Auto iris noise. We currently have two models here, the 6500 UB and 7500 UB. As far as auto iris noise is concerned, they do not sound the same. Audible noise from the 6500 UB's iris is more apparent than the 7500 UB, to the point where the viewer may become aware of it during quiet interludes in a film. Furthermore, inverting the 6500 causes the iris noise to increase for reasons we don't understand. We do not believe this to be a defect in our sample since the same phenomenon has been reported by a reader.
Conversely, on our 7500, iris noise is negligible, and it does not get louder when inverted. We know of no design differences that could account for this, so it may be related to manufacturing variances in our two particular units. If that is the case, with a sample of one each, we can make no assumptions about the average noise level of the iris that you as a user might experience with either model. We have asked Epson for comments on this, and as of this writing they haven't been able to get back to us yet.
Contrast Enhancement. The 6500UB has a feature called Contrast Enhancement. It has four options-Off, 1, 2, and 3, with 3 being the most aggressive. Contrast Enhancement boosts dynamic range, and it significantly increases color saturation. However, it introduces a distracting tendency for the picture to change brightness levels from scene to scene, or even within a scene. The effect is similar to having a flickering lamp with varying light output. Thus, Contrast Enhancement is not a usable feature, at least on our test sample.
The Epson 6500UB and 7500UB are most impressive for their exceptional brightness and black levels in dark scenes. They produce a very sharp, brilliant, dynamic image that is clearly among the best of the 1080p projectors currently on the market. Any buyer will absolutely love the picture quality.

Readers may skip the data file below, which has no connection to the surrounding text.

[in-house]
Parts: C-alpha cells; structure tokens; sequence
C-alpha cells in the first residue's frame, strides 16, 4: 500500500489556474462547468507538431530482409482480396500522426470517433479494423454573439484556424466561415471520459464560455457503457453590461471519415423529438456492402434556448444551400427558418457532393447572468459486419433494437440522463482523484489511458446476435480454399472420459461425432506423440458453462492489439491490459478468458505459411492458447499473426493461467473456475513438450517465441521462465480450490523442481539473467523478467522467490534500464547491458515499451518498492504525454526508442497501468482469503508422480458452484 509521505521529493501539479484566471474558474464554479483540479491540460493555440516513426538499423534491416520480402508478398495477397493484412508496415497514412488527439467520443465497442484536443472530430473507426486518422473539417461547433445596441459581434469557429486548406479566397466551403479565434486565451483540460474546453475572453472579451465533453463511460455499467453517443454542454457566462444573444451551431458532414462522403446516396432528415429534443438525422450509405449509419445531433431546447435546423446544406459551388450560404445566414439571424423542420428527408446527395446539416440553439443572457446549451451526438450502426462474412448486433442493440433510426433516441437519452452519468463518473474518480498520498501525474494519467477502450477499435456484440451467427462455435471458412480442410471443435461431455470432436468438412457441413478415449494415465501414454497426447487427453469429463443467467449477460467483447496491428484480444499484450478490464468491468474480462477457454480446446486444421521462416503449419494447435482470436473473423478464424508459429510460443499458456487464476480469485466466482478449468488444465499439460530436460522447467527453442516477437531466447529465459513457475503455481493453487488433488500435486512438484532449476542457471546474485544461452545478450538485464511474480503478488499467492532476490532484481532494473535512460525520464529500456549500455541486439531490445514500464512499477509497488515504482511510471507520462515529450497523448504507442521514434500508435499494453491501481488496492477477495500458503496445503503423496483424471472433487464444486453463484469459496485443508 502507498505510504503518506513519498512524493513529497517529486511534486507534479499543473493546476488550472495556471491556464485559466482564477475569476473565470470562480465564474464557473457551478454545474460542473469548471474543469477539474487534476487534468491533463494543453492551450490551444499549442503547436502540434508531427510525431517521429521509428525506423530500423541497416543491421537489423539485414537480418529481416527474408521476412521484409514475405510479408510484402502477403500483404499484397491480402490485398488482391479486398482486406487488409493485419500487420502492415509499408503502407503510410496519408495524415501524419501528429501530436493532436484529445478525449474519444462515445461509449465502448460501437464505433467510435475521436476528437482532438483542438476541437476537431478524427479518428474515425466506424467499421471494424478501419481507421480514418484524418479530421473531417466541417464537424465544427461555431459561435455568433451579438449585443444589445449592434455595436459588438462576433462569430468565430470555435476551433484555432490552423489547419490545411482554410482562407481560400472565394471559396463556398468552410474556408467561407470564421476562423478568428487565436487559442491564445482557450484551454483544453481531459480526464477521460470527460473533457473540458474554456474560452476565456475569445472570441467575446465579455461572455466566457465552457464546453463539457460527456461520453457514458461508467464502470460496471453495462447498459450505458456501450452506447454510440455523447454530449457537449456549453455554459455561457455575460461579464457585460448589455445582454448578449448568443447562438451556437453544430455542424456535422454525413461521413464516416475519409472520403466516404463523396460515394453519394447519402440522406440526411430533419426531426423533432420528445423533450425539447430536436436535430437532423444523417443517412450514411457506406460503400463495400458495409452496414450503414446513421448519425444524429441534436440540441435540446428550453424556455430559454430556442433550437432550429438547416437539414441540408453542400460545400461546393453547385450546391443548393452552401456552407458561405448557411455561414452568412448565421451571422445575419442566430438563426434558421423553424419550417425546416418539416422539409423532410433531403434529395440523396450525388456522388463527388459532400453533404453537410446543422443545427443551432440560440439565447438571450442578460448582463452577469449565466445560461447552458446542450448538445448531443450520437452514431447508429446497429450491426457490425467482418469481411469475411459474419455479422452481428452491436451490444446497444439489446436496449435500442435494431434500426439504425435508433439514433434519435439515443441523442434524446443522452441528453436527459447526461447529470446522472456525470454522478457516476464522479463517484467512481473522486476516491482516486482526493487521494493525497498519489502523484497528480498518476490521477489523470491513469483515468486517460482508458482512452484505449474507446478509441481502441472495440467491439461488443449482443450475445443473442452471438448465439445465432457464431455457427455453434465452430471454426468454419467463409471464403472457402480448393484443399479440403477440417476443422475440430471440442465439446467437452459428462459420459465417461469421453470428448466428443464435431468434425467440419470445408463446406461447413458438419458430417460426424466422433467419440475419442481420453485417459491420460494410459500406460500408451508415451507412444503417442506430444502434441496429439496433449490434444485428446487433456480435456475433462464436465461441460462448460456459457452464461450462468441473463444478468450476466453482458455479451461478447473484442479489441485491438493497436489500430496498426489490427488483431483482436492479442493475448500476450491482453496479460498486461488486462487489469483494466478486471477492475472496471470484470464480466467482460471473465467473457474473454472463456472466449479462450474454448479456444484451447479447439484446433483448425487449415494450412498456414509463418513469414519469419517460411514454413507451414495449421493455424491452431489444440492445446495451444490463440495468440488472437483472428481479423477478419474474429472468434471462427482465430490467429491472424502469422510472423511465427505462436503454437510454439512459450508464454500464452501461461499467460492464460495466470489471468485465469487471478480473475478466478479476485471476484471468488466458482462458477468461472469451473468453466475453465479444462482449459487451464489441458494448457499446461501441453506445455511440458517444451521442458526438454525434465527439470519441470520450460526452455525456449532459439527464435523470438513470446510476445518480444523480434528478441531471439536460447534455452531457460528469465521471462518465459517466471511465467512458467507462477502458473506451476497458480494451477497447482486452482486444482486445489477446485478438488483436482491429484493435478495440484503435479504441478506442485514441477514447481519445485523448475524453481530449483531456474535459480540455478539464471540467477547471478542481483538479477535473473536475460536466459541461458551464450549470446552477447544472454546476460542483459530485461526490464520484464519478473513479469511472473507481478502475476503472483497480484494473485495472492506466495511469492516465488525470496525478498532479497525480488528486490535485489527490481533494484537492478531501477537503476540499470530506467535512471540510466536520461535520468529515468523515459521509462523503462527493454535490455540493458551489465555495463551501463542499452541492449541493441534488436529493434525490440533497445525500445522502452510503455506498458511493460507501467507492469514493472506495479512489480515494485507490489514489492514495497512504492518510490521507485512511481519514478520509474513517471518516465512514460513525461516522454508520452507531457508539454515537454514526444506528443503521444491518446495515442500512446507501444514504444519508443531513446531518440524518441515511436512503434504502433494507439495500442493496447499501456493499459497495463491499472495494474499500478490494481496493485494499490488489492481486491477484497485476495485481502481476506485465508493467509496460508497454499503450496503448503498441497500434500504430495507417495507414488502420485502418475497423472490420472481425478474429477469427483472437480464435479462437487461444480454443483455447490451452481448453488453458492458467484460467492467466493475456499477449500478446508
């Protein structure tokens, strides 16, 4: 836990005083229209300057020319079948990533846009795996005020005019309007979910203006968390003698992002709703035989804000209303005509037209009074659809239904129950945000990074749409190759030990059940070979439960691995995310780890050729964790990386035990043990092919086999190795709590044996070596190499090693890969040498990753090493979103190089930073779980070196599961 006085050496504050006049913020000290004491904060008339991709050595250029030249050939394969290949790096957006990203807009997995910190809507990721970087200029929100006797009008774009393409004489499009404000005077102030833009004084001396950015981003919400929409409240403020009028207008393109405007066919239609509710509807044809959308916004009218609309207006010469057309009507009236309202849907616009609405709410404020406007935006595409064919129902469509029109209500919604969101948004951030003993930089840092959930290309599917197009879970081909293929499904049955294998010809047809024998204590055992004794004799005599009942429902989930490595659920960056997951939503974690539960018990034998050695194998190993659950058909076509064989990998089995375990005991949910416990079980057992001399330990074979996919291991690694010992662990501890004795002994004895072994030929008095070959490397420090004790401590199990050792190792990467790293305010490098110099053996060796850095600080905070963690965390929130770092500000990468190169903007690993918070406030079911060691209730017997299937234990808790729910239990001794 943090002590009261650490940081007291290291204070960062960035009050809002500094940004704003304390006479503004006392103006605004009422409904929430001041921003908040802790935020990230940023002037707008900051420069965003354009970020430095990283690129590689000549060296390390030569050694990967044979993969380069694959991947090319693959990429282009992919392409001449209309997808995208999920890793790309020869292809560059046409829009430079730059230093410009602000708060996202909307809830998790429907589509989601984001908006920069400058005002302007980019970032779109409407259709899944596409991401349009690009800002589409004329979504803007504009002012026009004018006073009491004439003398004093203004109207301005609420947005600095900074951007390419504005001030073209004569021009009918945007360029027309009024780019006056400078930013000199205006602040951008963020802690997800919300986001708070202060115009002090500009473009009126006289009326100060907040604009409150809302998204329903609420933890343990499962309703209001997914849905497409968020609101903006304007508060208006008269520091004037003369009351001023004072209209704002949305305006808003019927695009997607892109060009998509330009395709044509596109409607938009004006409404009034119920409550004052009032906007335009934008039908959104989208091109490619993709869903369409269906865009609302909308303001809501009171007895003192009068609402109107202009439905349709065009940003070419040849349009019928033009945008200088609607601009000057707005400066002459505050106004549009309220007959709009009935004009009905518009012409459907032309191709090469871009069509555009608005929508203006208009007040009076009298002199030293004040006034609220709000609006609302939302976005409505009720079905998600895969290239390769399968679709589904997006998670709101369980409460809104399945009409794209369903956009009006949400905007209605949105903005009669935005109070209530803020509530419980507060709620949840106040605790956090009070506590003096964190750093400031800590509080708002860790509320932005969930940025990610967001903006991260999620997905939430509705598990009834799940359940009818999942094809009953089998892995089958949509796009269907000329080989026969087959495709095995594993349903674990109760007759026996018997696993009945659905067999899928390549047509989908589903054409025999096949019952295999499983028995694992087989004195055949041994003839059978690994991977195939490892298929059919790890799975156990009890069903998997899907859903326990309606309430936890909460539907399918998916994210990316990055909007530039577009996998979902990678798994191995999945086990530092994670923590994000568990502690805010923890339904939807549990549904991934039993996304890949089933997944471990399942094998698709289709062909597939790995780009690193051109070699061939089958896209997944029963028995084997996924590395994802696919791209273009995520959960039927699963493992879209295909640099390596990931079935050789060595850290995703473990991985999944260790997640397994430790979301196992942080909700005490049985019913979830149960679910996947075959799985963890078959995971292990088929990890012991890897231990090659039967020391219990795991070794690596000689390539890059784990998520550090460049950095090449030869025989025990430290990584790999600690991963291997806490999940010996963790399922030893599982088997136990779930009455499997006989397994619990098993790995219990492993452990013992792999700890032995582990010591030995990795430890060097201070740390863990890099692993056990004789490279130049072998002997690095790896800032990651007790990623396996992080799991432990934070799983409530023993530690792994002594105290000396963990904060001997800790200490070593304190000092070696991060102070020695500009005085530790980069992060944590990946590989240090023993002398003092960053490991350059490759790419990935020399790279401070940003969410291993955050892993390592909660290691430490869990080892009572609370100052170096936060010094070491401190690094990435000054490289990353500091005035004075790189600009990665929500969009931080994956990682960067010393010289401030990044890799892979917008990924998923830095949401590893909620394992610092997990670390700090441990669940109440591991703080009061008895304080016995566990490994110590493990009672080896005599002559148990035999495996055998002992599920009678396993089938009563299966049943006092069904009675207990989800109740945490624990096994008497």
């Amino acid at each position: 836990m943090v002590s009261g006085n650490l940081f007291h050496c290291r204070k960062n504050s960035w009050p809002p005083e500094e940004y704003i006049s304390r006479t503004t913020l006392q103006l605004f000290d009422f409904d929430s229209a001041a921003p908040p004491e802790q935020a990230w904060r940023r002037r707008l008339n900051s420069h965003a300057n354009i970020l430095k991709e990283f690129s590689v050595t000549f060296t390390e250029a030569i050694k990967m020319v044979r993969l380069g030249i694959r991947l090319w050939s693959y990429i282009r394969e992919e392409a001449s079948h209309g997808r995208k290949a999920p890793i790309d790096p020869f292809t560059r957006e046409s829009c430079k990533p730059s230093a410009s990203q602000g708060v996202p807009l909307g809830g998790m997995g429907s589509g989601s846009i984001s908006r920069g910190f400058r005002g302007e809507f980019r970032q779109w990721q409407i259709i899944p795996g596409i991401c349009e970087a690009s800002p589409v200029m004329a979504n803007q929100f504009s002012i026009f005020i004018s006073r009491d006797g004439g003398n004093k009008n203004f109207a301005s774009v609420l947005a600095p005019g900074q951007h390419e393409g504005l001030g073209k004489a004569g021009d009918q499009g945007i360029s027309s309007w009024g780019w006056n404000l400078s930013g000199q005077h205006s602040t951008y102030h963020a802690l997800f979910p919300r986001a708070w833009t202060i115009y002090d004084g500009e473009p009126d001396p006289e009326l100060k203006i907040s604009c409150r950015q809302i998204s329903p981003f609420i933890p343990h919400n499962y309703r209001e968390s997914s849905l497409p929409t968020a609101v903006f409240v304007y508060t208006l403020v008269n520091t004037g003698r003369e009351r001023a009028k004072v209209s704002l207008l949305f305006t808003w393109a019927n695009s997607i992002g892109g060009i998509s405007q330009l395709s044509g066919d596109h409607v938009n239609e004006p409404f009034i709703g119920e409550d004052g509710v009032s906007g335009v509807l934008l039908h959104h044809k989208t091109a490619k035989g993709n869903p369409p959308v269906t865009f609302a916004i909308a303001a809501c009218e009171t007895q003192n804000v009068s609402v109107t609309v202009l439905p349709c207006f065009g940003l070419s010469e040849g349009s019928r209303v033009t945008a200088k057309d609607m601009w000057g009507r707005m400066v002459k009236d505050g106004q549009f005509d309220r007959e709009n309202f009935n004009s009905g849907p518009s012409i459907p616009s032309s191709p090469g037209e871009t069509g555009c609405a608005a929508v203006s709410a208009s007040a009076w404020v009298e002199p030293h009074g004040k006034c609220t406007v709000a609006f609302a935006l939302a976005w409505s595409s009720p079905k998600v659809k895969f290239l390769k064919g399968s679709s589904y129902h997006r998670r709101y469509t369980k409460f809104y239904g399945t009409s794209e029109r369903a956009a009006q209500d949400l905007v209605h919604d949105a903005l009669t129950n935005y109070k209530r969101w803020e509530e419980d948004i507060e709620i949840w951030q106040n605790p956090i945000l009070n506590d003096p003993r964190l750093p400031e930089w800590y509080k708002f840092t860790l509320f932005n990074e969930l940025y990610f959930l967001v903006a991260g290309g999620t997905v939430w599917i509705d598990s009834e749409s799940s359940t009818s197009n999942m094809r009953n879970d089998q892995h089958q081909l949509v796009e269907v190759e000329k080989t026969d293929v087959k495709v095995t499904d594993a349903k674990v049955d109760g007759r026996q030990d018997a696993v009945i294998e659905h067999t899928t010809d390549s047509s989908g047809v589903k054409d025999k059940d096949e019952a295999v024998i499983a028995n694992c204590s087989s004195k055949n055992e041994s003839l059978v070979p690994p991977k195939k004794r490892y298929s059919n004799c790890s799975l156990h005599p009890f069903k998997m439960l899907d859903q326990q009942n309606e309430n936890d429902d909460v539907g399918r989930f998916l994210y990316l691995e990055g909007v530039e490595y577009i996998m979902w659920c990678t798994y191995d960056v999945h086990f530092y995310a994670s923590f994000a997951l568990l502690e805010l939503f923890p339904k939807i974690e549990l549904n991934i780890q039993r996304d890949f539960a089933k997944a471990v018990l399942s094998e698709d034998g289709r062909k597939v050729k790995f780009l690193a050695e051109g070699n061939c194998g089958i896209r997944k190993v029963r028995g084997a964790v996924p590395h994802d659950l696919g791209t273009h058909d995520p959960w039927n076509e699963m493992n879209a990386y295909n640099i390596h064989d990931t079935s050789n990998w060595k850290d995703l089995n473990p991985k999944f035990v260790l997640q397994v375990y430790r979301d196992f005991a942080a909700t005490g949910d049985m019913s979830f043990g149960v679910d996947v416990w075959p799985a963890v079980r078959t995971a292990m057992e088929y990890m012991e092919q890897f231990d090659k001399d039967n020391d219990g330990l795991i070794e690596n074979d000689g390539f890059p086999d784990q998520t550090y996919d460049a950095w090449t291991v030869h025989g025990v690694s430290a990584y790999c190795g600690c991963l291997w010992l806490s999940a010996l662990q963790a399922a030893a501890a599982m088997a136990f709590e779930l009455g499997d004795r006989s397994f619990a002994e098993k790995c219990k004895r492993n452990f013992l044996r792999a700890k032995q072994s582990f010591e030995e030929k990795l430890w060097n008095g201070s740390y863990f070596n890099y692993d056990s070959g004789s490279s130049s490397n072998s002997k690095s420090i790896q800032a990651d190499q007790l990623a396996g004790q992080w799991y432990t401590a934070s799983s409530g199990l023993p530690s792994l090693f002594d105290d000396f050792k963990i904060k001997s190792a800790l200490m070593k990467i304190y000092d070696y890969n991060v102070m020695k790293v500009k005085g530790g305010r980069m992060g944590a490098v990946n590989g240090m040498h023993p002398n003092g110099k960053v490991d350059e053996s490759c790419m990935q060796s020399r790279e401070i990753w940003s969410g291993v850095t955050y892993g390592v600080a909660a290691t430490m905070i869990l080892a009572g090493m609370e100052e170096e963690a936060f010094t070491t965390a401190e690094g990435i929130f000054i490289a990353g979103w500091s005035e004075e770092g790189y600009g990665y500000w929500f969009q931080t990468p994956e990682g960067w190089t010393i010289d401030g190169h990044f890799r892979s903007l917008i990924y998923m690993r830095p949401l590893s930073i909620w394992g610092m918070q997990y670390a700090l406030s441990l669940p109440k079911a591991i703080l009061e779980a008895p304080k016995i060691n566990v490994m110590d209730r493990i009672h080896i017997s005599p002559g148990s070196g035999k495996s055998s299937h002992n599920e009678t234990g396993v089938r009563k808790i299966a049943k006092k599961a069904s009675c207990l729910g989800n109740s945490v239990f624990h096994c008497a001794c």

The product has a few flaws that are not specifically related to image quality. Originally, the defocusing problem was quite severe on the first unit we saw, but this seems to have been largely resolved with the modification Epson made mid-production. The frame interpolation system generates too many unwanted side effects, but Epson appears to be in the process of fixing that as well. We don't care for the auto iris noise on our 6500UB, but it is not a problem on our 7500UB. And Contrast Enhancement would be a great feature if only the picture did not flicker. But the good news is that you don't need Contrast Enhancement to get a great picture from this projector, so leave it turned off and you won't miss it anyway.
As far as the 5-star ratings are concerned, we've given the 6500UB 4.5 stars for performance. It was docked 1/2 star due to the weakness of the frame interpolation system. If the new FI turns out to be more substantial, we will upgrade the performance rating to 5 stars. Features was rated at 4 stars since there are not many extras on this projector other than the long zoom and lens shift ranges. No power zoom/focus, no anamorphic stretch mode, no exceptional connectivity, and so on. But put the entire package together, with primary consideration going to the excellent picture quality and price, the Value rating is a solid 5 stars.
With the $500 mail-in rebate just announced this week, the price of the 6500UB is down to $2500. That makes it an outstanding value in today's market. If you can live with the flaws, there is no doubt in our minds you will be amazed and delighted at the quality of the picture.
With the posting of this review, we have also updated and finalized the competitive analysis between the 6500UB and the Panasonic AE3000. For that article, click here.
For more detailed specifications and connections, check out our Epson PowerLite Home Cinema 6500 UB projector page.